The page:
Change search
ReferencesLink to record
Permanent link

Direct link
The prevalence of posttraumatic stress among women requesting induced abortion
Sophiahemmet University.ORCID iD: 0000-0002-3755-4504
Show others and affiliations
2013 (English)In: European journal of contraception & reproductive health care, ISSN 1362-5187, E-ISSN 1473-0782, Vol. 18, no 6, 480-8 p.Article in journal (Refereed) Published
Abstract [en]

Objectives To describe the prevalence and pattern of traumatic experiences, to assess the prevalence of posttraumatic stress disorder (PTSD) and posttraumatic stress symptoms (PTSS), to identify risk factors for PTSD and PTSS, and to analyse the association of PTSD and PTSS with concomitant anxiety and depressive symptoms in women requesting induced abortion. Methods A Swedish multi-centre study of women requesting an induced abortion. The Screen Questionnaire - Posttraumatic Stress Disorder was used for research diagnoses of PTSD and PTSS. Anxiety and depressive symptoms were evaluated by the Hospital Anxiety and Depression Scale (HADS). Results Of the 1514 respondents, almost half reported traumatic experiences. Lifetime- and point prevalence of PTSD were 7% (95% confidence interval [CI]: 5.8-8.5) and 4% (95% CI: 3.1-5.2), respectively. The prevalence of PTSS was 23% (95% CI: 21.1-25.4). Women who reported symptoms of anxiety or depression when requesting abortion were more likely to have ongoing PTSD or PTSS. Also single-living women and smokers displayed higher rates of ongoing PTSD. Conclusions Although PTSD is rare among women who request an induced abortion, a relatively high proportion suffers from PTSS. Abortion seeking women with trauma experiences and existing or preexisting mental disorders need more consideration and alertness when counselled for termination.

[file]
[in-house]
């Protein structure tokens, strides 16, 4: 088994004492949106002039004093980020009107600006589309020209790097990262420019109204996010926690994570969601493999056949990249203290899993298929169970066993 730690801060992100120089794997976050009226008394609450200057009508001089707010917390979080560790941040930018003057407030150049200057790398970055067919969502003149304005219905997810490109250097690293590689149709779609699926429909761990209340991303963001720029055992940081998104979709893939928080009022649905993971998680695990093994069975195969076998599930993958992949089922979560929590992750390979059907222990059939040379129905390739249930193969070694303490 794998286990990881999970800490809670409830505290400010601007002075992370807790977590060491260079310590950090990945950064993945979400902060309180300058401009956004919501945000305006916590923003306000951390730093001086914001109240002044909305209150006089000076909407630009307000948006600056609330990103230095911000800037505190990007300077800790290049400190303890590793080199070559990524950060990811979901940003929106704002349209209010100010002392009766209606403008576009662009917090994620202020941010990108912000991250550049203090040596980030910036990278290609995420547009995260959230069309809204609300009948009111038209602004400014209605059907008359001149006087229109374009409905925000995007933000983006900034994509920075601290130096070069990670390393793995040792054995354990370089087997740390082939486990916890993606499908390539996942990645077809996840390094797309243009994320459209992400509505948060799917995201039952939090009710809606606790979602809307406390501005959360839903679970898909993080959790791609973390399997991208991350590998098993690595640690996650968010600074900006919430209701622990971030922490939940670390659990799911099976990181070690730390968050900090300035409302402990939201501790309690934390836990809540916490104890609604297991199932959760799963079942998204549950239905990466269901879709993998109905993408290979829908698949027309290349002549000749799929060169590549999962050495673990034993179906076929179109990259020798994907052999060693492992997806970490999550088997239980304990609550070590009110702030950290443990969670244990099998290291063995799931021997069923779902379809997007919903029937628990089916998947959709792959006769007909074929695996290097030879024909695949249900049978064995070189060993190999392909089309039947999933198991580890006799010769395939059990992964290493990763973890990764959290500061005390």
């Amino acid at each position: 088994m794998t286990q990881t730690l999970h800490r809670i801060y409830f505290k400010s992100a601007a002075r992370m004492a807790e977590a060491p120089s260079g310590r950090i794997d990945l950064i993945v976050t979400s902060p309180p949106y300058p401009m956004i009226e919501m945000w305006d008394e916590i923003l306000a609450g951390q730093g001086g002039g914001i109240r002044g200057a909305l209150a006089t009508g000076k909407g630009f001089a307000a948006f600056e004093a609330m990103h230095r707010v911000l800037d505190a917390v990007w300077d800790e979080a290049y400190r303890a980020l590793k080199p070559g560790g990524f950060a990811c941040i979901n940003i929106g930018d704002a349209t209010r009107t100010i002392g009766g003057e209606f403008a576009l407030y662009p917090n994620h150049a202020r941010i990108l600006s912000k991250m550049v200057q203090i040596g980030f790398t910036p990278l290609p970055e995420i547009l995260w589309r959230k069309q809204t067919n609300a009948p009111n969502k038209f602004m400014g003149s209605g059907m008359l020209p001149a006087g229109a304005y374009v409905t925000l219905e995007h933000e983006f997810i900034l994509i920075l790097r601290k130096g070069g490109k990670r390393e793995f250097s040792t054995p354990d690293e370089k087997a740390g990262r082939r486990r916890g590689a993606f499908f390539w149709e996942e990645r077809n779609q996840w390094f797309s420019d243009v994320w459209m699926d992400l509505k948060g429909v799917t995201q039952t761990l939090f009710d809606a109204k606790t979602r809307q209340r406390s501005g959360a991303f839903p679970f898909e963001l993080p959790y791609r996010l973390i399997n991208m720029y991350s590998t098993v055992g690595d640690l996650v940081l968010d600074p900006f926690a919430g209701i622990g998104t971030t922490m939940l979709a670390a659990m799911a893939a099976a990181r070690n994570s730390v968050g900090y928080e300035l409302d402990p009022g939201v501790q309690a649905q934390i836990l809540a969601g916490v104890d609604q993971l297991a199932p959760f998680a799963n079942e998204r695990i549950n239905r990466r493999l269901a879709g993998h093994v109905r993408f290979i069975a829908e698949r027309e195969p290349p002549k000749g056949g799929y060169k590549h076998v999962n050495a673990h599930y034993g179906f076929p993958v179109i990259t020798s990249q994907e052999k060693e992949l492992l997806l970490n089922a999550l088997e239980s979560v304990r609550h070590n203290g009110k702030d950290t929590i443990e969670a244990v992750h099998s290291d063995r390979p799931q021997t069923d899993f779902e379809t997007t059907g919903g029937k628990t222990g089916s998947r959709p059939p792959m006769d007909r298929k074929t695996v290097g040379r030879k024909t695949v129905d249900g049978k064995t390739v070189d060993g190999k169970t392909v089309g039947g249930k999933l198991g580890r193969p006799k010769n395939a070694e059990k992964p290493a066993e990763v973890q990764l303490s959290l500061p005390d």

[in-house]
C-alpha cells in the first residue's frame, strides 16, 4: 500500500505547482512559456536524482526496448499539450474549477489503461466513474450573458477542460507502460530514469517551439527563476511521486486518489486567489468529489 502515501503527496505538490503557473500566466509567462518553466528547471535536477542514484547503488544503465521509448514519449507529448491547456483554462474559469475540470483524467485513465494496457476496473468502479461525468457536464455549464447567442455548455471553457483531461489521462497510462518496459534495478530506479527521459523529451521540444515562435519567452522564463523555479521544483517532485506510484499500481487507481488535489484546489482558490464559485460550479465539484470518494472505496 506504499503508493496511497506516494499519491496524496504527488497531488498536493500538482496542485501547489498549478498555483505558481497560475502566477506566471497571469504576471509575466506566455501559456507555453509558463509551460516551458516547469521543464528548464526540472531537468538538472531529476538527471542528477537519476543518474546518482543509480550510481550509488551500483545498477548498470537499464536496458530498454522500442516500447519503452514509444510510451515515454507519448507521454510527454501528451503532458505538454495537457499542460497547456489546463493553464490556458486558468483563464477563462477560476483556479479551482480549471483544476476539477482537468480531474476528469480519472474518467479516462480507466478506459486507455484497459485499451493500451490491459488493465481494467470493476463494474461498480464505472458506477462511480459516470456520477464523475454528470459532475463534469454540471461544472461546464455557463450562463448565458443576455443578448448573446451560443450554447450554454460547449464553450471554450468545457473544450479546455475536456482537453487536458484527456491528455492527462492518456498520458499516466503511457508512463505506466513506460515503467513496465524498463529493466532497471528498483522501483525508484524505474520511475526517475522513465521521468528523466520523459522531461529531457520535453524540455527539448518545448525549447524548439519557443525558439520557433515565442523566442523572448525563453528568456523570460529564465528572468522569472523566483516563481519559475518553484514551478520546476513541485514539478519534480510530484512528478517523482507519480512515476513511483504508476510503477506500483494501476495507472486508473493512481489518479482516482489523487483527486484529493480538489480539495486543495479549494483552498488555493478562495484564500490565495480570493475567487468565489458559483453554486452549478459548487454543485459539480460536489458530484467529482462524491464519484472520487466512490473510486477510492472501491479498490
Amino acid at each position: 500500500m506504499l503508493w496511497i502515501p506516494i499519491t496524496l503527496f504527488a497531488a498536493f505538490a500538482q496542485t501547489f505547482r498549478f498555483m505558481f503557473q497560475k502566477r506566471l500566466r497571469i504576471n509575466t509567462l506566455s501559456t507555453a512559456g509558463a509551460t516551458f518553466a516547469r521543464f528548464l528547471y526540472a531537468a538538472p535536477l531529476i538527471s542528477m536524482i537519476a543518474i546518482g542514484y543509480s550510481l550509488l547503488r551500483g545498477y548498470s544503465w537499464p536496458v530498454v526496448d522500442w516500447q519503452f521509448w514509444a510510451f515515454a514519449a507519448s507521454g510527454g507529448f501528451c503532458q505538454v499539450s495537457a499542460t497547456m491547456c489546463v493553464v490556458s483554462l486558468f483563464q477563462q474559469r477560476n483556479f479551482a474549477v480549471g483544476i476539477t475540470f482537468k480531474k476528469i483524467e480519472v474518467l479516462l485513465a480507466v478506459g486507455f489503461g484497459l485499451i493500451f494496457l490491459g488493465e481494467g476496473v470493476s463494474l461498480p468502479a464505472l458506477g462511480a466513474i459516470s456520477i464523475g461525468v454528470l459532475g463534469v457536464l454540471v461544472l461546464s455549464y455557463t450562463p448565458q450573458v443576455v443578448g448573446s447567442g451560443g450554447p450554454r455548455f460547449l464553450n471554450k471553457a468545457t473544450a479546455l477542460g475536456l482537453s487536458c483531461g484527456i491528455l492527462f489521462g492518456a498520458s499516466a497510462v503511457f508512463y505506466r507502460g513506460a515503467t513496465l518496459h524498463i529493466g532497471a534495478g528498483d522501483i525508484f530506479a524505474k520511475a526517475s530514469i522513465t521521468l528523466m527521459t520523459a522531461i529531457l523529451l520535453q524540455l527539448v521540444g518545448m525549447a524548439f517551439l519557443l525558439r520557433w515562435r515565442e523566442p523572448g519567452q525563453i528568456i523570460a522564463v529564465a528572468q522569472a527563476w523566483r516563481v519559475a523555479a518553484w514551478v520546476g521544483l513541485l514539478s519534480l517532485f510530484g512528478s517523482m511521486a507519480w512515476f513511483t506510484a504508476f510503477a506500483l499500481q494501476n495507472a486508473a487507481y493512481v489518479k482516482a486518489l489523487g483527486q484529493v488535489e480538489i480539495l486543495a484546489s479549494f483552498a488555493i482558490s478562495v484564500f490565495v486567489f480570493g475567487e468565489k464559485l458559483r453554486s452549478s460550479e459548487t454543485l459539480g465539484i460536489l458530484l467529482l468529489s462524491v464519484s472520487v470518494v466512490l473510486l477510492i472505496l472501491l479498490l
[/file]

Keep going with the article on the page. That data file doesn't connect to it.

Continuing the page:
Place, publisher, year, edition, pages
2013. Vol. 18, no 6, 480-8 p.
Keyword [en]
Abortion, Posttraumatic stress disorder, Posttraumatic stress, Depression, Anxiety
National Category
Obstetrics, Gynecology and Reproductive Medicine Nursing
URN: urn:nbn:se:shh:diva-1413DOI: 10.3109/13625187.2013.828030PubMedID: 23978220OAI: diva2:646511
Available from: 2013-09-09 Created: 2013-09-09 Last updated: 2014-11-06Bibliographically approved
In thesis
1. Induced Abortions and Posttraumatic Stress - Is there any relation?: A Swedish multi-centre study
Open this publication in new window or tab >>Induced Abortions and Posttraumatic Stress - Is there any relation?: A Swedish multi-centre study
2014 (English)Doctoral thesis, comprehensive summary (Other academic)
Abstract [en]